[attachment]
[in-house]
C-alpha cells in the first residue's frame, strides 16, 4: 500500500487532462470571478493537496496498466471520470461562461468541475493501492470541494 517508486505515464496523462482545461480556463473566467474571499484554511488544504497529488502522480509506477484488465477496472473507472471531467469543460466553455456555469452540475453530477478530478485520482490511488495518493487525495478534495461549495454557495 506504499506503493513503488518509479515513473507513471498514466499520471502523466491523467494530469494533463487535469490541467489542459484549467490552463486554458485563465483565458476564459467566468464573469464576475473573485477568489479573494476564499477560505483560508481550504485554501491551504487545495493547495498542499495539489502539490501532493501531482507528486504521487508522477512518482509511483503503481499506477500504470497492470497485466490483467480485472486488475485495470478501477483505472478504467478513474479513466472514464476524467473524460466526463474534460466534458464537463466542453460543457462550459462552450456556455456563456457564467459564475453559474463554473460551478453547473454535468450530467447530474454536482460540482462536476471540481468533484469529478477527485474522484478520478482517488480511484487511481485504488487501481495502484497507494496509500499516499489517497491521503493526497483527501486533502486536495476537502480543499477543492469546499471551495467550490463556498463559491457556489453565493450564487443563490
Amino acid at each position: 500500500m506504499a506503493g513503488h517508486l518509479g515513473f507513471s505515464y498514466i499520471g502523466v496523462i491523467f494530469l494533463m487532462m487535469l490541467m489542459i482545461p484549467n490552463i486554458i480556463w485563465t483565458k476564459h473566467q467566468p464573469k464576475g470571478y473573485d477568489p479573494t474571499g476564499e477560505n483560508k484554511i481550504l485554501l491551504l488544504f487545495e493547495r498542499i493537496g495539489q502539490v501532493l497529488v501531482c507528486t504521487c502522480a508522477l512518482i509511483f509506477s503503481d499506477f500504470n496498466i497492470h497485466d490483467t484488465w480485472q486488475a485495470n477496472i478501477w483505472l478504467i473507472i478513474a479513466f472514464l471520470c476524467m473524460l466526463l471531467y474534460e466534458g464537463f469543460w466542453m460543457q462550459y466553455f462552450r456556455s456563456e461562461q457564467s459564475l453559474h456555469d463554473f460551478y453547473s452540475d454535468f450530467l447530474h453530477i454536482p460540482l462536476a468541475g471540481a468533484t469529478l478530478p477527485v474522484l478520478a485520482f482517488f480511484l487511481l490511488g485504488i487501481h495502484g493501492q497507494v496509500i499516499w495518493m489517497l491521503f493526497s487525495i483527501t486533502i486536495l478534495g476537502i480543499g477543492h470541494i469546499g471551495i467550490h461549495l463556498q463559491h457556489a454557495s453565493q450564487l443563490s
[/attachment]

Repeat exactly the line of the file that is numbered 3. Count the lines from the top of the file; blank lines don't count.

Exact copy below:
Amino acid at each position: 500500500m506504499a506503493g513503488h517508486l518509479g515513473f507513471s505515464y498514466i499520471g502523466v496523462i491523467f494530469l494533463m487532462m487535469l490541467m489542459i482545461p484549467n490552463i486554458i480556463w485563465t483565458k476564459h473566467q467566468p464573469k464576475g470571478y473573485d477568489p479573494t474571499g476564499e477560505n483560508k484554511i481550504l485554501l491551504l488544504f487545495e493547495r498542499i493537496g495539489q502539490v501532493l497529488v501531482c507528486t504521487c502522480a508522477l512518482i509511483f509506477s503503481d499506477f500504470n496498466i497492470h497485466d490483467t484488465w480485472q486488475a485495470n477496472i478501477w483505472l478504467i473507472i478513474a479513466f472514464l471520470c476524467m473524460l466526463l471531467y474534460e466534458g464537463f469543460w466542453m460543457q462550459y466553455f462552450r456556455s456563456e461562461q457564467s459564475l453559474h456555469d463554473f460551478y453547473s452540475d454535468f450530467l447530474h453530477i454536482p460540482l462536476a468541475g471540481a468533484t469529478l478530478p477527485v474522484l478520478a485520482f482517488f480511484l487511481l490511488g485504488i487501481h495502484g493501492q497507494v496509500i499516499w495518493m489517497l491521503f493526497s487525495i483527501t486533502i486536495l478534495g476537502i480543499g477543492h470541494i469546499g471551495i467550490h461549495l463556498q463559491h457556489a454557495s453565493q450564487l443563490s